Introduction to 2 Timothy Chapter 4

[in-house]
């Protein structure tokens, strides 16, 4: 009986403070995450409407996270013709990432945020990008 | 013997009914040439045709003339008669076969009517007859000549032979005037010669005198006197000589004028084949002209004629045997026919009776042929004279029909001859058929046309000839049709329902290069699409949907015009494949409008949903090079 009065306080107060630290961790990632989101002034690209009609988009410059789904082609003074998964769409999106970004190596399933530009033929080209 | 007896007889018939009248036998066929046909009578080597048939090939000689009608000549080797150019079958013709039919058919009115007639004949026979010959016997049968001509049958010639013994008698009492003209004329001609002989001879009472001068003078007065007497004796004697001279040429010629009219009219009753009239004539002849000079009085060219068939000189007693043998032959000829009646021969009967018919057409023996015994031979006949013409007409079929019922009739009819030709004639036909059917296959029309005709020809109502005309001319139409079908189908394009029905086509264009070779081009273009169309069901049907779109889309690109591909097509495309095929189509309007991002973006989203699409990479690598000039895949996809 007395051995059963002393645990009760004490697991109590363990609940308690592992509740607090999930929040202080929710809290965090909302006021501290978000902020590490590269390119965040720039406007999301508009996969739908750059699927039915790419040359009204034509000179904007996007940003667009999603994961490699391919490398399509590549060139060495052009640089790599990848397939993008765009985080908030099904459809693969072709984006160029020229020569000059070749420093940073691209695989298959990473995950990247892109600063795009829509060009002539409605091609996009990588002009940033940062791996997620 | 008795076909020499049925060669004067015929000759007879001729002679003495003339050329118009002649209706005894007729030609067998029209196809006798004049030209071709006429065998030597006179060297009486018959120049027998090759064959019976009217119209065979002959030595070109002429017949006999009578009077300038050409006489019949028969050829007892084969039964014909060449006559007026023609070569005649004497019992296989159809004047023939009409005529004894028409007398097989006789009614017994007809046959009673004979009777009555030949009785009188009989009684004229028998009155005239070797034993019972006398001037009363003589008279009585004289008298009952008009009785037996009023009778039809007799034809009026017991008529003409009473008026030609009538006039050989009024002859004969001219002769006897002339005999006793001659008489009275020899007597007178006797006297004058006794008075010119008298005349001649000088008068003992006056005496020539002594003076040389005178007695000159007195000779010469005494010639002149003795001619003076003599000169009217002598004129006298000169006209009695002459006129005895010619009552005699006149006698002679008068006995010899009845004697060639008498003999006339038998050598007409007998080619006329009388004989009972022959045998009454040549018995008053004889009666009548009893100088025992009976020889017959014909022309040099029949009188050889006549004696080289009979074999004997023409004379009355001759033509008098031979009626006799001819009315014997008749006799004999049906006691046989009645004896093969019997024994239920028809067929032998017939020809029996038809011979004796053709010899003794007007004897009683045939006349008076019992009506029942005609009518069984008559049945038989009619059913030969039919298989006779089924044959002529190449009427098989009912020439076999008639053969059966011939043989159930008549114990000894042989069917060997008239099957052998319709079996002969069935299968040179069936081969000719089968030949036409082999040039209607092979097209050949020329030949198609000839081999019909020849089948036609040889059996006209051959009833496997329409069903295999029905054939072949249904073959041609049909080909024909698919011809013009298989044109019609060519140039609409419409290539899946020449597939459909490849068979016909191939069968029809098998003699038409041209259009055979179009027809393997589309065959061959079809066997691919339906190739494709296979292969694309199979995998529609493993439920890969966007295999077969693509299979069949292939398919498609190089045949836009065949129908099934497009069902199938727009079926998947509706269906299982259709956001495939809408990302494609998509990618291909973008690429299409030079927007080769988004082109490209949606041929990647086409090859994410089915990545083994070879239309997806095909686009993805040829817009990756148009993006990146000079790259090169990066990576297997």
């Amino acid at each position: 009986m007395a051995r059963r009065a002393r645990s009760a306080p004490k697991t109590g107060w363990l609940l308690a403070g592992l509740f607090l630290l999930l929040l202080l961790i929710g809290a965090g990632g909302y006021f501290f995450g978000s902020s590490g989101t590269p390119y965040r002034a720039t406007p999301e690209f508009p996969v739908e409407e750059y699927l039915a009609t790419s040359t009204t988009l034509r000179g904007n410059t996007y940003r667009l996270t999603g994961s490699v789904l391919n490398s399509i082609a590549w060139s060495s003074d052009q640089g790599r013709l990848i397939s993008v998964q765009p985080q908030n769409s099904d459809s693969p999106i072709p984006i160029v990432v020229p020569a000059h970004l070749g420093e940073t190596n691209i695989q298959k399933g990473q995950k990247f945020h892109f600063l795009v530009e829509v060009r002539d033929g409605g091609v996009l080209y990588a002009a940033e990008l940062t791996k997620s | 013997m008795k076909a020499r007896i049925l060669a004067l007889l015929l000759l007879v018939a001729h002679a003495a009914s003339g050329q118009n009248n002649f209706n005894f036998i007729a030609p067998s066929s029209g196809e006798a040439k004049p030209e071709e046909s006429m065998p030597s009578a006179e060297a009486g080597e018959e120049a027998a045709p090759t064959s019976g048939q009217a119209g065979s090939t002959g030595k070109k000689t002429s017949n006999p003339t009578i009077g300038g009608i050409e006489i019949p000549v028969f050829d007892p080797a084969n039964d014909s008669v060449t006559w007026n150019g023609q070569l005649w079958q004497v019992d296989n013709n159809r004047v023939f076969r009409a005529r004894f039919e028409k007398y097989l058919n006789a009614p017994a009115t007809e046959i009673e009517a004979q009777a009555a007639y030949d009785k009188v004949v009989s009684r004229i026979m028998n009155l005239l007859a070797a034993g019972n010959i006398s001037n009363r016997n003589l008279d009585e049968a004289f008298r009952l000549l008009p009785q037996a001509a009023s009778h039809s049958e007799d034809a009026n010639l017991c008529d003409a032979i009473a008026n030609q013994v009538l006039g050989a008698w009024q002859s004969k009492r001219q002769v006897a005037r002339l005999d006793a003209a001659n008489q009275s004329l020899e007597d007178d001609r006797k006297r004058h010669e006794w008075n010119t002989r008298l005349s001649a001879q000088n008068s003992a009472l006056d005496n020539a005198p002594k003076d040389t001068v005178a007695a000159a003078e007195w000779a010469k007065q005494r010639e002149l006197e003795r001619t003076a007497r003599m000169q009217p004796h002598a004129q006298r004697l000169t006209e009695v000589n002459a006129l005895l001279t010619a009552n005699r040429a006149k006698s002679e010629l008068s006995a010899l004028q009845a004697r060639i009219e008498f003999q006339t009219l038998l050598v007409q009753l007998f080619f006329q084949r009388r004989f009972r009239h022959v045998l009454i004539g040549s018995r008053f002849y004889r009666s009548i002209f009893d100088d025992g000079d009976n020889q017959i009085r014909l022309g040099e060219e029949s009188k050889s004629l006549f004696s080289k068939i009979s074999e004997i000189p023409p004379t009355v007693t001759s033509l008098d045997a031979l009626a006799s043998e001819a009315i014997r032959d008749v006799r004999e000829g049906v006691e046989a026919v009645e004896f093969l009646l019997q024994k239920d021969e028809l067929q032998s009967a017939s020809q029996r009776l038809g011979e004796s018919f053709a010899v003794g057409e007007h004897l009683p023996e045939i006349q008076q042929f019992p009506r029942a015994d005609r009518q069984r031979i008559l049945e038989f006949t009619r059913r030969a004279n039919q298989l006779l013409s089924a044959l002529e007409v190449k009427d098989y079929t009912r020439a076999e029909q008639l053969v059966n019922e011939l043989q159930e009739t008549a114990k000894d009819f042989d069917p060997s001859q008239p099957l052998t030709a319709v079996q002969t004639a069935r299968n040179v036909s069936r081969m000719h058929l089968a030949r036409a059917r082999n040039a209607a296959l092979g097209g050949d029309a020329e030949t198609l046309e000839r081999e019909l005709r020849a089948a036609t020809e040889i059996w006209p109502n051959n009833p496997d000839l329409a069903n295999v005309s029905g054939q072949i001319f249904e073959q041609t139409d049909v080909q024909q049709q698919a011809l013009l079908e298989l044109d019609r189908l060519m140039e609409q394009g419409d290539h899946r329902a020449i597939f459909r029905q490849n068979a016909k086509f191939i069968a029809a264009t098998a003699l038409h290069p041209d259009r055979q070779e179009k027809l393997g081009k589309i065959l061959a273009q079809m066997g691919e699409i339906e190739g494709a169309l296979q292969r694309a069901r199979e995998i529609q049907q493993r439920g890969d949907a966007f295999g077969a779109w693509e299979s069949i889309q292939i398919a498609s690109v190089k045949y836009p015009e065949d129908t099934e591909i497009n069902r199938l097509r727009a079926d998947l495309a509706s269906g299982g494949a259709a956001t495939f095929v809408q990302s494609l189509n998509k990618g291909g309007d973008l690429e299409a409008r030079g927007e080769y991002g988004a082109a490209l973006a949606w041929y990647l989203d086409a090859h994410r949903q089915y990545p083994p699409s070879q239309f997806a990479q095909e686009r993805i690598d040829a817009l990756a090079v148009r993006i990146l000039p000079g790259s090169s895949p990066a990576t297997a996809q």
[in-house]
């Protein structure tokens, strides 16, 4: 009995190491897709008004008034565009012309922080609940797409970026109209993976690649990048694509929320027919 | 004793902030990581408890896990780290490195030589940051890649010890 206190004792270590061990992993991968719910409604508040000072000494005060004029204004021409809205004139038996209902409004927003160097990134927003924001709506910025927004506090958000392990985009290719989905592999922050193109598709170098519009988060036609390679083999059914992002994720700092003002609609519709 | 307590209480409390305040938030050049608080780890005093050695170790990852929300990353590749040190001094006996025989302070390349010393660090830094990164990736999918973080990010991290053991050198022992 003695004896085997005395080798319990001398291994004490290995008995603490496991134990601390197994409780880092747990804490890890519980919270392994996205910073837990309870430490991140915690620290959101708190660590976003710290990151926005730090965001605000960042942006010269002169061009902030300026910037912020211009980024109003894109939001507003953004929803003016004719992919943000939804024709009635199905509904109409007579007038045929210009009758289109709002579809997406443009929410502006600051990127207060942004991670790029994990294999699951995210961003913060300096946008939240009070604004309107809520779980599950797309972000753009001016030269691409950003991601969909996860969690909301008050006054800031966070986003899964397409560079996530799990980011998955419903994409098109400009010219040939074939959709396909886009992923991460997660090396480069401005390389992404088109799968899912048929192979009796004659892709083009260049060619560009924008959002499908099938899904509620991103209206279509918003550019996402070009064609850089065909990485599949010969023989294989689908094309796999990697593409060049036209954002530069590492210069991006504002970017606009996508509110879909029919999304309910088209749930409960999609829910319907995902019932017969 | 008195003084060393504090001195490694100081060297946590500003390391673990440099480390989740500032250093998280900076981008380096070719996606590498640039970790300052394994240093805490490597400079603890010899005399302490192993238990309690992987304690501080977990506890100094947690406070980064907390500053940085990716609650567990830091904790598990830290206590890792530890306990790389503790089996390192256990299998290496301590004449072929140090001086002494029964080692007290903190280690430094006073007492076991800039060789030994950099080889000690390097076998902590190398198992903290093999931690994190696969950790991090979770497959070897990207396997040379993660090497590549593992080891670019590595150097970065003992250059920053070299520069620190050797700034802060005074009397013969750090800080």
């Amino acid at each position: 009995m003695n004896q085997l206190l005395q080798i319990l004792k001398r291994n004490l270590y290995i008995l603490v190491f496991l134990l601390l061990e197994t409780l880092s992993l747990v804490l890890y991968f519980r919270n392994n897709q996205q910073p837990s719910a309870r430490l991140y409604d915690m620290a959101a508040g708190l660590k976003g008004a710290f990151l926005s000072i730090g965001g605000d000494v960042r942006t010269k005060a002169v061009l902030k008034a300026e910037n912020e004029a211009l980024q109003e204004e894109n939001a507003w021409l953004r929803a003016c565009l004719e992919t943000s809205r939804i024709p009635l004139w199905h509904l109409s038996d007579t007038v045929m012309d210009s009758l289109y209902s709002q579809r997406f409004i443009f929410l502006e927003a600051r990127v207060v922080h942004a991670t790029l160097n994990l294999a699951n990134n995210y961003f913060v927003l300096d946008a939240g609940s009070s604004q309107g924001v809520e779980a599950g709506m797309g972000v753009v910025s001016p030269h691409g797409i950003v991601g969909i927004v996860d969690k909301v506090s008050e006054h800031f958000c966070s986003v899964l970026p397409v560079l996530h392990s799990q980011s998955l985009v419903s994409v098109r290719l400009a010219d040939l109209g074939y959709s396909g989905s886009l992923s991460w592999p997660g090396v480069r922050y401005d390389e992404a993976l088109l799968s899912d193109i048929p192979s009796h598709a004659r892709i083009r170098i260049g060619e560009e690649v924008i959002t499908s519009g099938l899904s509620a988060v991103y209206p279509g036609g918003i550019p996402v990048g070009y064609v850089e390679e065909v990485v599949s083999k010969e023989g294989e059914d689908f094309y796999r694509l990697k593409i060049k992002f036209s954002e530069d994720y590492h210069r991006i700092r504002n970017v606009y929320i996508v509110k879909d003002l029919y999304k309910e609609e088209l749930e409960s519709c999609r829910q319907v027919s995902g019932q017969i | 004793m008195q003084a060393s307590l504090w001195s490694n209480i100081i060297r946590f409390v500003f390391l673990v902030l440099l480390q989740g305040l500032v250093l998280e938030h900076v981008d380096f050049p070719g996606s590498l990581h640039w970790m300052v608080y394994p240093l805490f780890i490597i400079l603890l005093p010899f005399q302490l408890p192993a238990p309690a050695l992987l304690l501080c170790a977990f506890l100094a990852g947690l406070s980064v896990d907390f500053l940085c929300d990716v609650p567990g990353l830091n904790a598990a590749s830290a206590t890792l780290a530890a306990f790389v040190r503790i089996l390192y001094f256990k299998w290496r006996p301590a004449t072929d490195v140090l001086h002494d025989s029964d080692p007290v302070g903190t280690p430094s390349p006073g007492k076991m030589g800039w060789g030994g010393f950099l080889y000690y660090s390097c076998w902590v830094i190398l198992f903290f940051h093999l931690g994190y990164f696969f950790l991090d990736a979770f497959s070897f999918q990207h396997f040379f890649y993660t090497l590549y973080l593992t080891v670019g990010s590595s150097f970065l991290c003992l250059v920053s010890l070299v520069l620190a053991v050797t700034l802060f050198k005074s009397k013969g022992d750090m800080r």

In this chapter the apostle charges Timothy to perform his office as an evangelist with great diligence, constancy, and faithfulness, with reasons for it; gives some hints of several particular persons mentioned, which made him very desirous that Timothy would come quickly to him; relates how things were with him when he made his first defence at Rome; and concludes the epistle with salutations, and his usual blessing. The charge is made in the most solemn manner in the sight of God; and of Christ, as Judge of quick and dead; and directs to the several parts of the ministerial work, and the manner in which they should be performed, 2 Timothy 4:1. The reason of which charge is, because the time was hastening on that sound doctrine would not be endured, and men would depart from the truth to fables and false teachers, 2 Timothy 4:3. Wherefore the apostle repeats his charge and exhortation to Timothy, though in other words, to be vigilant, patient, courageous, and faithful in the discharge of his office, 2 Timothy 4:5 adding a fresh reason moving to it, taken from the apostle's death being at hand; which is expressed by a sacrifice, and by a departure out of the world, 2 Timothy 4:6 which leads him to give an account of his past conduct in fighting the good fight, finishing his course, and keeping the faith, 2 Timothy 4:7 and of his firm belief of eternal glory and happiness, 2 Timothy 4:8 and next he desires Timothy to use all diligence to come quickly to him, 2 Timothy 4:9 his reasons for which were, because he had scarce anybody with him: one had forsook him through love of the world; another was gone to Thessalonica; a third to Galatia, and a fourth to Dalmatia; only Luke the evangelist was with him; and as for Tychicus, he had sent him to Ephesus: he therefore desires he would bring Mark with him, and his cloak, books, and parchments he had left at Troas, 2 Timothy 4:10 and then takes notice of persons that had used him ill, particularly Alexander the coppersmith; he wishes justice might be done him; and advises Timothy to beware of him, because of his opposition to the doctrines of the Gospel, 2 Timothy 4:14 and also of others that neglected him, who forsook him when he defended himself: however, he prays that this might not be charged upon them; and observes the goodness of God in standing by him and delivering him; and expresses his faith and confidence that he should be delivered and preserved safe to eternal glory, 2 Timothy 4:16 and next follow the apostle's salutations of some persons at Ephesus, and an account of two others, one at Corinth, and another at Miletum; and a repetition of his request to Timothy, to come quickly to him, and before winter; and then some salutations of persons at Rome, sent by Timothy; and the whole is concluded with the apostle's usual benediction, 2 Timothy 4:19.